And while both sides of this religious debate have — from time to time — been critical of how the other views this topic, it does not mean that anyone is wrong. It is just that different Jews, different denominations, view our tradition from different sides of that sentence.

It is called Jewish pluralism.

This week, as the Torah focuses on festival celebration by both the sons and daughters of Israel, I am drawn back to the Talmudic phrase “even a minor or woman.” For this phrase is especially personal to me.

Many years ago, as a bar mitzvah teacher, I was preparing a young man, Jason, for his special day set for late November.

That July, his grandmother who lived 2,200 miles away in Montreal decided to visit her family in Edmonton. “Jason,” she told her grandson, “I can’t wait to be here again at your bar mitzvah. I promise you; nothing can keep me away.”

But weeks later, the phone rang with some devastating news. Grandma had been diagnosed with cancer and she would not be there in November. She was heartbroken, not just because of her deteriorating condition, but also because she would not be able to keep her promise to Jason.

But then, an idea surfaced.

Would it be possible for Jason to travel to Montreal, four months in advance of his turning 13, and privately celebrate his coming of Jewish age in the chapel of his grandmother’s synagogue?

The rabbi and I reviewed the Talmud, and the intersection of the two phrases, “dignity of the congregation” and “even a minor and a woman.”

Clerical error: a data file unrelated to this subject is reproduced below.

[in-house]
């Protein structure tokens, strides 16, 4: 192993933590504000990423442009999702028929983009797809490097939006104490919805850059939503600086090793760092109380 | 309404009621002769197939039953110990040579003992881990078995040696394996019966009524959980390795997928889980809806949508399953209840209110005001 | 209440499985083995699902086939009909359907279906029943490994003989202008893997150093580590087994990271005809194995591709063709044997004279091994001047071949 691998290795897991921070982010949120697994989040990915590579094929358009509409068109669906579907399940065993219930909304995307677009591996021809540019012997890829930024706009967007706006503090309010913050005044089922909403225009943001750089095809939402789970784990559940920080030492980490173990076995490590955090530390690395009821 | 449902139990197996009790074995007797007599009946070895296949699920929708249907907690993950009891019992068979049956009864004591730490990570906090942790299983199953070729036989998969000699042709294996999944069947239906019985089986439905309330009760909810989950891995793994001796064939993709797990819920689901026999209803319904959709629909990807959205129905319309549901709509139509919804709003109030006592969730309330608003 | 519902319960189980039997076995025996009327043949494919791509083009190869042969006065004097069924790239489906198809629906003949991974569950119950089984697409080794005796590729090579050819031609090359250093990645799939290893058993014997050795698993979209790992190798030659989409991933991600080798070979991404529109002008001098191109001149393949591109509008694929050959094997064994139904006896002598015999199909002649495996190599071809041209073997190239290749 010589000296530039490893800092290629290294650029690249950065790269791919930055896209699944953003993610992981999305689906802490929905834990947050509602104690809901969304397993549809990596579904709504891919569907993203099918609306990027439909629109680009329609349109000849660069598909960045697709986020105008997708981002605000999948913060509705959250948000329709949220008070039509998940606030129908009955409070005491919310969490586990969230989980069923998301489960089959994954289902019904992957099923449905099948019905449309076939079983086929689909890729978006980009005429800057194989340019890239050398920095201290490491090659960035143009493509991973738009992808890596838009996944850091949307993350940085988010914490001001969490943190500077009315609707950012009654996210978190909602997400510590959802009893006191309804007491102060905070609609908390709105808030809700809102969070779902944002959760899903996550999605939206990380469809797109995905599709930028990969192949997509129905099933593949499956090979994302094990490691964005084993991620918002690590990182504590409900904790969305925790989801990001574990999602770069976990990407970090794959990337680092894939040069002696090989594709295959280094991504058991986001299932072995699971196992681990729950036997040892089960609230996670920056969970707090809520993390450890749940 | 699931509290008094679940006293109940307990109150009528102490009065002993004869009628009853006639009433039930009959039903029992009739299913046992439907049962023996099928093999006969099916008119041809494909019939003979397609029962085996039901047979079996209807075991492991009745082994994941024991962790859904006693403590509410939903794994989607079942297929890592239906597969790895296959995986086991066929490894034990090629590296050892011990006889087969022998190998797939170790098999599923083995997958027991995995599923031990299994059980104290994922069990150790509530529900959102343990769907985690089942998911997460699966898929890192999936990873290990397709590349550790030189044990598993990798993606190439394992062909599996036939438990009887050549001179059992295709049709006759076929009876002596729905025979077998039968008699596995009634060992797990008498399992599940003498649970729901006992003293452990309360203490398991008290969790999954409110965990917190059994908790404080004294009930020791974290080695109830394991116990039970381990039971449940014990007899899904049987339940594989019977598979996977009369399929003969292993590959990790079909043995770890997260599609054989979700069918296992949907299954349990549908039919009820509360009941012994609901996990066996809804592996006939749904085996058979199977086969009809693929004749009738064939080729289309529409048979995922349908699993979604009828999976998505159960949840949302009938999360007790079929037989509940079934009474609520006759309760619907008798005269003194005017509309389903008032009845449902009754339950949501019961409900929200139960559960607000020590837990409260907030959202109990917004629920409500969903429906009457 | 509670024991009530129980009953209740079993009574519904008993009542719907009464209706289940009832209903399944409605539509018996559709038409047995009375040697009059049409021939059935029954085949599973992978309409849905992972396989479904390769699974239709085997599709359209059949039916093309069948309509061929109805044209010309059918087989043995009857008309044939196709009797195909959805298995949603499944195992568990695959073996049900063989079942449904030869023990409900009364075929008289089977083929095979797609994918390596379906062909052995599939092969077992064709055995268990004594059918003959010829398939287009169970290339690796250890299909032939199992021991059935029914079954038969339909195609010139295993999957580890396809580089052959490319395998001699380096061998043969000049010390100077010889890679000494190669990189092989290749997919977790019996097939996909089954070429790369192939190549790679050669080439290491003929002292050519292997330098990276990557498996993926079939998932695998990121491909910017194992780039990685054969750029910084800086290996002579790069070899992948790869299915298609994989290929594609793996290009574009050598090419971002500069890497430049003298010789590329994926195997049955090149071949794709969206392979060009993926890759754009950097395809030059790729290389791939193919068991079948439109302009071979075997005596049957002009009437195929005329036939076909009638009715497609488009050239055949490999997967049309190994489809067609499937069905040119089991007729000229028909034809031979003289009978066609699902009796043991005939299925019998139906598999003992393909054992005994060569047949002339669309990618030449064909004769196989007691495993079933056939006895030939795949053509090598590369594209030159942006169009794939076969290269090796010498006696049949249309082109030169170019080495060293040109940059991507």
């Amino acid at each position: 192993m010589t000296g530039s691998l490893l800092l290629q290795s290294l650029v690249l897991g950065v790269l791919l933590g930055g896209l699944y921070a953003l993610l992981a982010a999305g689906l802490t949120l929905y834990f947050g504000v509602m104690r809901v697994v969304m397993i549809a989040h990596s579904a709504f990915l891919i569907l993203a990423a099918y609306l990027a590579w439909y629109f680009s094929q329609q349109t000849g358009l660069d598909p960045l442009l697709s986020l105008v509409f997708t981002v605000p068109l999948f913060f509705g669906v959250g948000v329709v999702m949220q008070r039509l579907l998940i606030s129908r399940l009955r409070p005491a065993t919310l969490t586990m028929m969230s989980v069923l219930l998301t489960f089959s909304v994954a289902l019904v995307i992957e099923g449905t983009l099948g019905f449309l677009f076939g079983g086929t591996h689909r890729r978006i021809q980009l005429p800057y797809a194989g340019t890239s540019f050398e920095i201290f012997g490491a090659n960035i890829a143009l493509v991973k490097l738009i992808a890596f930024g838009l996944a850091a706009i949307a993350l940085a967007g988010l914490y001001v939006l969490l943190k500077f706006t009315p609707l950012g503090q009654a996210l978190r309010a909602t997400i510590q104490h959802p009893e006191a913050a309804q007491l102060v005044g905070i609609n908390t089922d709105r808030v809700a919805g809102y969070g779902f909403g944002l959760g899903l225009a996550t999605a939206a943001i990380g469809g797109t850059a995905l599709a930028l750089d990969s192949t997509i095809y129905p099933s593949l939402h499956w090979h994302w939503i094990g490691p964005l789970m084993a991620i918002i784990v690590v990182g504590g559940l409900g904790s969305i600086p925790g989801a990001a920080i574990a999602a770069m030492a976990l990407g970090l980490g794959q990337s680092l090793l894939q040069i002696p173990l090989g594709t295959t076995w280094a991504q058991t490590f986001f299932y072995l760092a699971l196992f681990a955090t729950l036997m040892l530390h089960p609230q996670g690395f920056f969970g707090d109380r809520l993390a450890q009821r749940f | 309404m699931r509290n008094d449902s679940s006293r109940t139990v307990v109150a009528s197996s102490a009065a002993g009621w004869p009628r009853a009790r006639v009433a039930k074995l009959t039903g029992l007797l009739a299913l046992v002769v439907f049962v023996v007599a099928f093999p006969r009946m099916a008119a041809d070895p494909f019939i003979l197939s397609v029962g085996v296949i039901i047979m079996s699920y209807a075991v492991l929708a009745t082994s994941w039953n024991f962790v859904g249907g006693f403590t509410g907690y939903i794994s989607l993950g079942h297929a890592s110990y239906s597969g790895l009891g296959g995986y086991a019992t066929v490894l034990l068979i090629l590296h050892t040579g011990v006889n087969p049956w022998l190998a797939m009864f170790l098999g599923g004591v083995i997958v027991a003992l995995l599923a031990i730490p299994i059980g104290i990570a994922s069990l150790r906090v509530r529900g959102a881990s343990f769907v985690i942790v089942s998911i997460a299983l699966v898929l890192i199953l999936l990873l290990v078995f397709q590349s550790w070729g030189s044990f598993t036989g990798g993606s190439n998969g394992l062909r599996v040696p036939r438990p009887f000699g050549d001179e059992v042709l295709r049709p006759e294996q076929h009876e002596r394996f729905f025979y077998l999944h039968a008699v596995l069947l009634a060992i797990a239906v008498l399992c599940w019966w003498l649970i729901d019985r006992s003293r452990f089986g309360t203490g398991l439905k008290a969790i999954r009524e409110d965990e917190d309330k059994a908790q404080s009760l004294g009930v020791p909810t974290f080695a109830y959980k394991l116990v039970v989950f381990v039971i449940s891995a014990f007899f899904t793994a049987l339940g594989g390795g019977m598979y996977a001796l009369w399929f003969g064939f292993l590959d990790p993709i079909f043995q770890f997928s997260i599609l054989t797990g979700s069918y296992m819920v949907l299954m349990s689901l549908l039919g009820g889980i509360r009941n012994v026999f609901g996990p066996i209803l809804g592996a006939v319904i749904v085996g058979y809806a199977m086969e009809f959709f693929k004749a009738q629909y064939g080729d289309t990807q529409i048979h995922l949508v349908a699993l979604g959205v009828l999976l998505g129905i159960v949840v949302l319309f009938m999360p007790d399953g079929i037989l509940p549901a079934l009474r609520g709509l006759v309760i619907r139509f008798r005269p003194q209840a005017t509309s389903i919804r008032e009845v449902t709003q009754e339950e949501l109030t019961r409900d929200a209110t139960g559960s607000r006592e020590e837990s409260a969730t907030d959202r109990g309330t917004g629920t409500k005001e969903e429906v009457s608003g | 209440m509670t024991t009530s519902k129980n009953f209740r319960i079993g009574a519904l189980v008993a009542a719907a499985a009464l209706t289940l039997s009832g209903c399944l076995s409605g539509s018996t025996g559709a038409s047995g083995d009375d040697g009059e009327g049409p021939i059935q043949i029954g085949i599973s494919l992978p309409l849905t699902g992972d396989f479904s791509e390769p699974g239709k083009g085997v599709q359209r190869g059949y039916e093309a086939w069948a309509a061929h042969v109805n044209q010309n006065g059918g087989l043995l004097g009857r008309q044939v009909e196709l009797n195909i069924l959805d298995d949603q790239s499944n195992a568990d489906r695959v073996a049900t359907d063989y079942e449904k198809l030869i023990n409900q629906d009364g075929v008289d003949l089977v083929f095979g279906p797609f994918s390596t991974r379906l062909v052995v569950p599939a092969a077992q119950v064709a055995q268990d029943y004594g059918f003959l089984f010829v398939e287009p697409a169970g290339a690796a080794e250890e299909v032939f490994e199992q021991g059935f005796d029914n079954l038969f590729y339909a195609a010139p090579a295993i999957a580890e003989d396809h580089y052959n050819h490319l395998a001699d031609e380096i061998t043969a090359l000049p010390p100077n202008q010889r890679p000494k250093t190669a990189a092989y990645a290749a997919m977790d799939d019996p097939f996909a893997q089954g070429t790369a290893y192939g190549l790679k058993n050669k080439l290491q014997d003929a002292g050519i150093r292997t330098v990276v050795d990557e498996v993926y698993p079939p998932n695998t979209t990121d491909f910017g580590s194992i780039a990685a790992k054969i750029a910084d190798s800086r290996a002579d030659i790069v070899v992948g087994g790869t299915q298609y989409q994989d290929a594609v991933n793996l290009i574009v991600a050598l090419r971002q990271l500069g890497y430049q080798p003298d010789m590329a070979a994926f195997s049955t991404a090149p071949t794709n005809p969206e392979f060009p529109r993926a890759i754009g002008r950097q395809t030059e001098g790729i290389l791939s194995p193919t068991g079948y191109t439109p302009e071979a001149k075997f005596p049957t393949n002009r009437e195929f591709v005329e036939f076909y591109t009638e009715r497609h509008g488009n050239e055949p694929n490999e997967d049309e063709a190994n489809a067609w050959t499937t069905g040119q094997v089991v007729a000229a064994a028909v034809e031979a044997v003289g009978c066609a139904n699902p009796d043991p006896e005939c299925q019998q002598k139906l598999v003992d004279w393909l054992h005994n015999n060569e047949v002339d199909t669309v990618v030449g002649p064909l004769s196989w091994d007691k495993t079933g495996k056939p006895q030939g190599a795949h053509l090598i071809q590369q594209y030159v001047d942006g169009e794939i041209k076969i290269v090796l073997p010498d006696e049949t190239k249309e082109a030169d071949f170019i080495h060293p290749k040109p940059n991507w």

And the rabbi concluded, “Our congregation would be more uplifted and dignified by calling Jason to the Torah months before his actual bar mitzvah  than having a woman die having failed to meet one of her final promises.”

And so, on a Thursday morning, 20 years ago this week as his grandmother, immediate family and a small group of congregants watched Jason entered the chapel of Beth El Synagogue in Montreal and recited the Torah blessings and three lines from the Torah.

Later that year, Jason marked his larger bar mitzvah at our home congregation, as we danced the hora with gentle tears in our eyes.

I think about that young man and his grandmother as I read this week’s Torah portion. It reminds us that sometimes we need to look at tradition not so much in terms of how it may affect or embarrass some, but rather how it can uplift all.

This concept enables us to open doors to those of different backgrounds, who may pray or love in a variety of ways. For it is not so much the technical details God looks for but rather intent.

Indeed, Orthodoxy does have concern over distractions, which may occur within the synagogue as male and female voices or even attractions come into play. Perhaps women exist at a higher spiritual level. This position and its connection with tradition should be respected.

But let us also pay attention in this new age, to enable all in our Jewish community, according to their passion, to participate at all levels. It is not up to men to make that decision.

This week, I imagine the soft smile on Jason’s grandmother’s face as she proudly watched her grandson become a bar mitzvah. For on that day, four months before his bar mitzvah, Jason truly came of age.

Perhaps, as we look at Judaism through both a traditional and modern lens, it’s time that within our blessed places and sacred spaces we do the same.

Shabbat shalom, v’kol tuv.

Rabbi Irwin Huberman